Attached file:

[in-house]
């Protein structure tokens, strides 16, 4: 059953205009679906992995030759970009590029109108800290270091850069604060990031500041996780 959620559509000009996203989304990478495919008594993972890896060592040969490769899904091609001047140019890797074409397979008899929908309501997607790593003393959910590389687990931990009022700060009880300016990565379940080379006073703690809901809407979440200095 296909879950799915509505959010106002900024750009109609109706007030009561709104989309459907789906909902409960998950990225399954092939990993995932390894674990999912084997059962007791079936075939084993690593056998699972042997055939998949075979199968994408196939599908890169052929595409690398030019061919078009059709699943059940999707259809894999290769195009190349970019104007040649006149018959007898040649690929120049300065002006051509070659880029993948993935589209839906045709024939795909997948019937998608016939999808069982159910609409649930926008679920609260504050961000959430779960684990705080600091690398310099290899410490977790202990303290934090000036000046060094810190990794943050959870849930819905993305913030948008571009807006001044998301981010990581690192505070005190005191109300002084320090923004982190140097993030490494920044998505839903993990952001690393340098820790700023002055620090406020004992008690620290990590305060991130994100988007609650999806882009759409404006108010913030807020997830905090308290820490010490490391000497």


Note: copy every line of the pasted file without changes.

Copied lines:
[in-house]
């Protein structure tokens, strides 16, 4: 059953205009679906992995030759970009590029109108800290270091850069604060990031500041996780 959620559509000009996203989304990478495919008594993972890896060592040969490769899904091609001047140019890797074409397979008899929908309501997607790593003393959910590389687990931990009022700060009880300016990565379940080379006073703690809901809407979440200095 296909879950799915509505959010106002900024750009109609109706007030009561709104989309459907789906909902409960998950990225399954092939990993995932390894674990999912084997059962007791079936075939084993690593056998699972042997055939998949075979199968994408196939599908890169052929595409690398030019061919078009059709699943059940999707259809894999290769195009190349970019104007040649006149018959007898040649690929120049300065002006051509070659880029993948993935589209839906045709024939795909997948019937998608016939999808069982159910609409649930926008679920609260504050961000959430779960684990705080600091690398310099290899410490977790202990303290934090000036000046060094810190990794943050959870849930819905993305913030948008571009807006001044998301981010990581690192505070005190005191109300002084320090923004982190140097993030490494920044998505839903993990952001690393340098820790700023002055620090406020004992008690620290990590305060991130994100988007609650999806882009759409404006108010913030807020997830905090308290820490010490490391000497």